The world has experienced the triumphs and falls of countless deadly diseases. People have successfully overcome the likes of smallpox, malaria, measles, yellow fever, polio and many more, the cures once and for all eradicating these nemeses from further damaging the population.

Anthony Fauci, M.D., director of U.S. National Institute of Allergy and Infectious Diseases defined a cure as a “permanent remission of disease following cessation of treatment.”

In recent years, the disease under the most scrupulous watch for a cure is HIV/AIDS. There are currently 30 HIV antiretrovirals and 11 prevention strategies developed to rid the world of HIV/AIDS. There is one crucial struggle researchers are having: it is unknown how long the virus needs to be in remission after stopping treatment before the person can be considered “cured.”

A recent experiment was completed this summer testing the drug Romidepsin. After a three-week trial, the drug had successfully awakened HIV diseased cells from their latent state, but it unfortunately could not at all decrease the “viral reservoir.”

According to The Body Pro, there are four strategies that have been devised to rid the body of this reservoir. These include gene therapy, stem cell transplants, direct immunotoxic therapy and what was done in the above experiment: attempting to activate latent cells. Conquering this reservoir is vital in completely ending HIV/AIDS.

Despite these experiments, other improvements are constantly being made to the medicine already available. According to an article published on September 16 in AIDS MEDS, a new combination pill of the drug Tenofovir has been formulated to lessen the toxicity in the patient’s body.

This combo pill will deliver more of the medicine to the actual cells that need it, thus leaving less of the drug in the blood stream. Ultimately this will put significantly less strain on bones and kidneys. The efficiency of a drug like this is a small step toward reaching a much loftier goal.

In comparison to 2013, the numbers of incidence and mortality in 2014 have decreased by 35 percent. Ridding the world of the dangers of HIV/AIDS is a process that will continue for years to come, but these small advances give researchers and doctors the hope they need to continue in their search.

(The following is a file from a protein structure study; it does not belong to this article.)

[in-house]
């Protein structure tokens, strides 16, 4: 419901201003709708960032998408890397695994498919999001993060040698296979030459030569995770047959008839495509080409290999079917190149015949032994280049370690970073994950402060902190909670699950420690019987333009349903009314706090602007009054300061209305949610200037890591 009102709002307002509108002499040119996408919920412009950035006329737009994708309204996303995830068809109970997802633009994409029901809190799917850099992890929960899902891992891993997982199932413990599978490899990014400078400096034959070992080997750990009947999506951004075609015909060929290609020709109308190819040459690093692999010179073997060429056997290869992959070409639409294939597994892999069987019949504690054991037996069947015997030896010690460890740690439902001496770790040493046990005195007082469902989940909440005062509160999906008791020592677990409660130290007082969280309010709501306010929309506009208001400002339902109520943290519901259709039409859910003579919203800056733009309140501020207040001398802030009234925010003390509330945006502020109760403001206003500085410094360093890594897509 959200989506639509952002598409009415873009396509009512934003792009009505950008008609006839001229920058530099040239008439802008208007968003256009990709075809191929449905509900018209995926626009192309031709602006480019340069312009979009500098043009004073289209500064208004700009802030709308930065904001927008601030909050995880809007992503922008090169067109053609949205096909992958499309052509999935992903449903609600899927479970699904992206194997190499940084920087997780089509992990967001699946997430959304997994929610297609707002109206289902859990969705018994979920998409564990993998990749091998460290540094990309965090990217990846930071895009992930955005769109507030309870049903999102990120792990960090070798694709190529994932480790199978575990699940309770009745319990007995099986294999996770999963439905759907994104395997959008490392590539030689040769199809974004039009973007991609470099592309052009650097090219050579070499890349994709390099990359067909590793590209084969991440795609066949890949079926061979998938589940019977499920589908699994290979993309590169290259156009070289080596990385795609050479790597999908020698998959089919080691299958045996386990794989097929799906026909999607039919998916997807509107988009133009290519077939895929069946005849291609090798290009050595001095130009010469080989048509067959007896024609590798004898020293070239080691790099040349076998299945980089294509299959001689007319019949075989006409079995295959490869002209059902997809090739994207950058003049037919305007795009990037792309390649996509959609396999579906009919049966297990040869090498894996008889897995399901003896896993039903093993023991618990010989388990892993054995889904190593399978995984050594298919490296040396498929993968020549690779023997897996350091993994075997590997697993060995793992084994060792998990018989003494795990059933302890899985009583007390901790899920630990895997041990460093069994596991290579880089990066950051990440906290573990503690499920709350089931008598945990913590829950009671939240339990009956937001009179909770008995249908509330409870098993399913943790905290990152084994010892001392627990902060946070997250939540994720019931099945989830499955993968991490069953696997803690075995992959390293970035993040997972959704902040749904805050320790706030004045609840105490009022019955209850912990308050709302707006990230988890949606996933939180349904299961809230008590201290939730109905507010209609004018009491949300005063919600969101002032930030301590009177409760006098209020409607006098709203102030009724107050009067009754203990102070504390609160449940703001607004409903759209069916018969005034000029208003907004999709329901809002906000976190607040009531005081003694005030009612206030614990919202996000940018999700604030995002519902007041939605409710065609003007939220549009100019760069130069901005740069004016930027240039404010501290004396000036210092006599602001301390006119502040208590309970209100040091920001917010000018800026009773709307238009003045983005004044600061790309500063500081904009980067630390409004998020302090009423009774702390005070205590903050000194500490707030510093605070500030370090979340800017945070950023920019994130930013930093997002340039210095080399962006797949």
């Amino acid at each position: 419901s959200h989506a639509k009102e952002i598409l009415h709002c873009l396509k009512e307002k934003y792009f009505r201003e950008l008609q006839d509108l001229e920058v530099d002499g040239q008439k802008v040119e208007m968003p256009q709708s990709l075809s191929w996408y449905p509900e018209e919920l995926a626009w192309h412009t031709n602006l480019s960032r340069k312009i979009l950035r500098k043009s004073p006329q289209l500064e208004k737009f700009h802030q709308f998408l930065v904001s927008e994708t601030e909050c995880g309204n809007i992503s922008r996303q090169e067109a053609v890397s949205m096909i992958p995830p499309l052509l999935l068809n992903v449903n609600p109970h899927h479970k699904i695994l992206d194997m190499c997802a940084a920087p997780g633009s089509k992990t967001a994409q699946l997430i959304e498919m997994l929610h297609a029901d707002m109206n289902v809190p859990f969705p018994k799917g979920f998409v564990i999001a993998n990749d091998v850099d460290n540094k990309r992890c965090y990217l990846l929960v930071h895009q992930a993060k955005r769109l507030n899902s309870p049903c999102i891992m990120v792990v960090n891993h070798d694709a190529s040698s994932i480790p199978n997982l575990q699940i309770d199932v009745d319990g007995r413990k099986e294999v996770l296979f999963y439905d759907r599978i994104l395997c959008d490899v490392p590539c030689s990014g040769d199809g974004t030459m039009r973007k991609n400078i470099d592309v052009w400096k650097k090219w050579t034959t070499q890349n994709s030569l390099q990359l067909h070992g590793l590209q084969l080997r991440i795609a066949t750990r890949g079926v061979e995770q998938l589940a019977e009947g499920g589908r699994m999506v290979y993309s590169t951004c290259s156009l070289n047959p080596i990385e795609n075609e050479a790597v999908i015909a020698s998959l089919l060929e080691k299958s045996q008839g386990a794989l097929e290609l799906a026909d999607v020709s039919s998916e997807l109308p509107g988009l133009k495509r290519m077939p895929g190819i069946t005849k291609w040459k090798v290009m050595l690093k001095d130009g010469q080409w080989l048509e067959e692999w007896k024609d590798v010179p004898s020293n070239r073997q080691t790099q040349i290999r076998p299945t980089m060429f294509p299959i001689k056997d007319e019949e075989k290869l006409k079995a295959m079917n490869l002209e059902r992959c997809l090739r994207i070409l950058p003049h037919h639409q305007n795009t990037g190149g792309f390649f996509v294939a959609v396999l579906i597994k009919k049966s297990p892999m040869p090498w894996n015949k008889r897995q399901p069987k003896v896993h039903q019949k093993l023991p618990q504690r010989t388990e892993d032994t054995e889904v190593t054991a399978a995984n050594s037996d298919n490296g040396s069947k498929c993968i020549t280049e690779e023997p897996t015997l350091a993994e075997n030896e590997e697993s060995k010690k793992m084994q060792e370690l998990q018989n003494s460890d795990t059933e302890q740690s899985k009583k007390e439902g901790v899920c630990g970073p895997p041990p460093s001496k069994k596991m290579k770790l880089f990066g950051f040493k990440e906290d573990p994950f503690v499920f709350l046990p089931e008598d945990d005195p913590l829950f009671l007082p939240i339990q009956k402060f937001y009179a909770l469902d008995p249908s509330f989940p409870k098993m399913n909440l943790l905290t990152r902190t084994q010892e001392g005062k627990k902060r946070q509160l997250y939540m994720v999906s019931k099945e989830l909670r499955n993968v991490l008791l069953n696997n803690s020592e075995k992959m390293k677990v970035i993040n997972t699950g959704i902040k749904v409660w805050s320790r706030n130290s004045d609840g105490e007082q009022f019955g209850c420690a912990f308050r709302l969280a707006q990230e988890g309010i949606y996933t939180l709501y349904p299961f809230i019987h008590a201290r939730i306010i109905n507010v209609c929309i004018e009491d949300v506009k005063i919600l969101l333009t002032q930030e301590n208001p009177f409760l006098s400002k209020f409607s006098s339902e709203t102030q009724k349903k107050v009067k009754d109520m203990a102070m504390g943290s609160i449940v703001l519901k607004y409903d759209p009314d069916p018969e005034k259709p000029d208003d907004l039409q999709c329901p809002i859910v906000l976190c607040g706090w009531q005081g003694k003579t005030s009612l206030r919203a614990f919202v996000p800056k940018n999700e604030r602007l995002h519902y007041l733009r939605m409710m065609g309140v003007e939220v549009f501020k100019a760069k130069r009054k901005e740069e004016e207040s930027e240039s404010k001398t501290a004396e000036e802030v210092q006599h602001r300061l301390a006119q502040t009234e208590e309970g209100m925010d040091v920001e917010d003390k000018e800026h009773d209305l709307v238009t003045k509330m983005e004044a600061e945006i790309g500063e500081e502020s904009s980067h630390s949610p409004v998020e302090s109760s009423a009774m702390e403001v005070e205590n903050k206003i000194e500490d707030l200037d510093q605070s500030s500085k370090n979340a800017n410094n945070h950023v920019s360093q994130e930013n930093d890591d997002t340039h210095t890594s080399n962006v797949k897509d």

– Kathleen Lee

Sources: The Body Pro, AIDS Action Committee, AIDS Meds 1, AIDS Meds 2
Photo: NPR

hiv/aids cure
Despite the death of leading AIDS researchers on flight MH17, there is reason for hope in the field of AIDS research. Progress has been made in the search for the HIV/AIDS cure. Researchers at Aarhus University in Denmark performed an experiment in which they gave six HIV-infected people an old cancer drug called romidepsin.

Romidepsin is a last-resort treatment for certain types of skin cancers and lymphomas. It works by blocking enzymes created by cancer cells, thus preventing them from multiplying and encouraging healthy cell growth. Side effects of romidepsin include irregular hearing rhythm, nausea, vomiting, diarrhea and anemia.

The drug could possibly be used in AIDS treatment because the HIV virus settles deep within hidden “reservoirs” in cells where it lies dormant, making it impossible for current HIV medications to reach it. When romidepsin was administered to people with HIV/AIDS, the drug was successful in bringing the dormant virus out of hiding. The hope is that when the sleeping virus is unearthed, the body’s immune system will be able to fight against and eliminate it. Currently, there are medications available to keep AIDS in check, but if a patient stops taking his or her medication, the virus emerges from these reservoirs and wreaks havoc on the body unless treatment is started again.

In Oslo, the biotechnical company Bionor Pharma has been studying romidepsin along with another drug known as vacc-4x, which is administered after romidepsin has been used. The vacc-4x is supposed to aid the immune system in killing the virus. This process has been named the “kick-and-kill” method.

Bionor Pharma has announced that they have completed the pilot study for the kick-and-kill method and are ready to move on to the second part of the study. The second stage will involve treating HIV-infected patients with romidepsin and vacc-4x for three weeks. After three weeks, all HIV treatment will cease and the patients will be monitored to see if the virus rebounds.

While AIDS can be a manageable disease for people with access to quality health care, it affects 35 million people worldwide and only 13.9 million are receiving treatment. Most people affected by AIDS live in sub-Saharan Africa, where one in five people have HIV/AIDS. If people infected with the HIV virus leave it untreated, it will develop into AIDS, and because treatment is daily and expensive, most people in Sub-Saharan Africa cannot afford it. Many advancements have been made to treat HIV/AIDS since the 1990s, but just as important as finding a cure is making sure all those infected have access to it.

Taylor Lovett

Sources: American Cancer Society, Avert, Boston Globe
Photo: iFarmaci